Join us at 12:10 pm every Wednesday for a Contemplative Eucharistic Service with Meditation & Healing Prayer. The service will be held in the Chapel. All are welcome to worship with us.
If you would like to include someone on the Prayer List or add an anniversary or birthday for special prayers, please call the Cathedral office, use the 'Contact Us' link on our website, or send an email ...
Rev. Winnie Bolle, Domenica Brazzi, Doris Gray, Griselda Ogburn, George Pearson, Rev. James Considine, Bill Berger, Helen Ebanks, Carol Cunningham, Robert Horton, Xaiver Wilson, Dean Banks, Catherine Stahre, Ed and Carrie Jarvis
To the glory of God and in Thanksgiving for Rev. Joseph Krasinski - 40th Ordination Anniversary
To the glory of God and in Thanksgiving for the Wedding Anniversary of Esther & Lennox Griffith
Rev. Joseph Krasinski
Rev. Joseph Krasinski - 40th Ordination Anniversary
Esther & Lennox Griffith - Wedding Anniversary
Anglican Cycle of Prayer
The Church of Nigeria
On Martin Luther King Jr. Day, Episcopalians can participate in these virtual and in-person celebrations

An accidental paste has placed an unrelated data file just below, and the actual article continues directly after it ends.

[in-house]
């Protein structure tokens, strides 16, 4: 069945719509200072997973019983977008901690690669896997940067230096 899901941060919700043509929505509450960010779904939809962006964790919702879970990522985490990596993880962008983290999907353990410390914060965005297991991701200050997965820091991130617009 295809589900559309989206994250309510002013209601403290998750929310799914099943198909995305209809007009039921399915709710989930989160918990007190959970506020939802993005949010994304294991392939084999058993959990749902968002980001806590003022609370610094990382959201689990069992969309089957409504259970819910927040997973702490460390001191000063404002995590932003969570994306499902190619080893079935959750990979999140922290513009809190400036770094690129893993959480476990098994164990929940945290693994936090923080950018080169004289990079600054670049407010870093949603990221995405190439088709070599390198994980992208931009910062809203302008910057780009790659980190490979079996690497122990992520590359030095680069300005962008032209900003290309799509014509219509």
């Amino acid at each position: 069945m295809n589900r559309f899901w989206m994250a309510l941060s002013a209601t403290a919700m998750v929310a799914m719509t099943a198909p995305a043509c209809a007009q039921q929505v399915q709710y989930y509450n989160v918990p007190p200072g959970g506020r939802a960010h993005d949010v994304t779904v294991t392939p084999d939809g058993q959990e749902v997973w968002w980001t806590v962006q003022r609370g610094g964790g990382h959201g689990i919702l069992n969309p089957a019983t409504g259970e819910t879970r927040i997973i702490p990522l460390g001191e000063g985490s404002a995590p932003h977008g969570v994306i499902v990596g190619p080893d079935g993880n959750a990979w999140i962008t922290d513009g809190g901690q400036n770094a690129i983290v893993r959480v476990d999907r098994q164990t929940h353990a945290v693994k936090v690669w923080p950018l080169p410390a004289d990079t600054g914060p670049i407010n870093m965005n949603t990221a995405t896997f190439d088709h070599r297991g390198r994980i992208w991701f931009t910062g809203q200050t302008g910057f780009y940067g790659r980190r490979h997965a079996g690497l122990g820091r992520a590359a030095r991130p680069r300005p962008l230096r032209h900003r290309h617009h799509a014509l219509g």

Dioceses and parishes across The Episcopal Church will honor the Rev. Martin Luther King Jr. on the holiday weekend of his birthday, Jan. 14-16, with services and other events both in-person and online.
King, who would have turned 94 this year, spearheaded the national movement for racial justice and civil rights as a Baptist preacher in Montgomery, Alabama, and Atlanta, Georgia. In the last years of his life, he focused more on economic injustice and the Vietnam War. He was assassinated on April 4, 1968, during a trip to Memphis, Tennessee, to support city sanitation workers who were striking for better pay and working conditions. He is honored in The Episcopal Church’s Lesser Feasts and Fasts calendar on April 4.
These are difficult times and many struggle to make ends meet. When you come on Sundays, please consider bringing one or more items of canned or boxed food. Items to consider include canned goods, peanut butter, packaged cereals, paper products, dish and laundry soaps, boxed dinners, toiletry items, and feminine hygiene products. Remember that we cannot accept expired food or items that need refrigeration.
Gift Card Ministry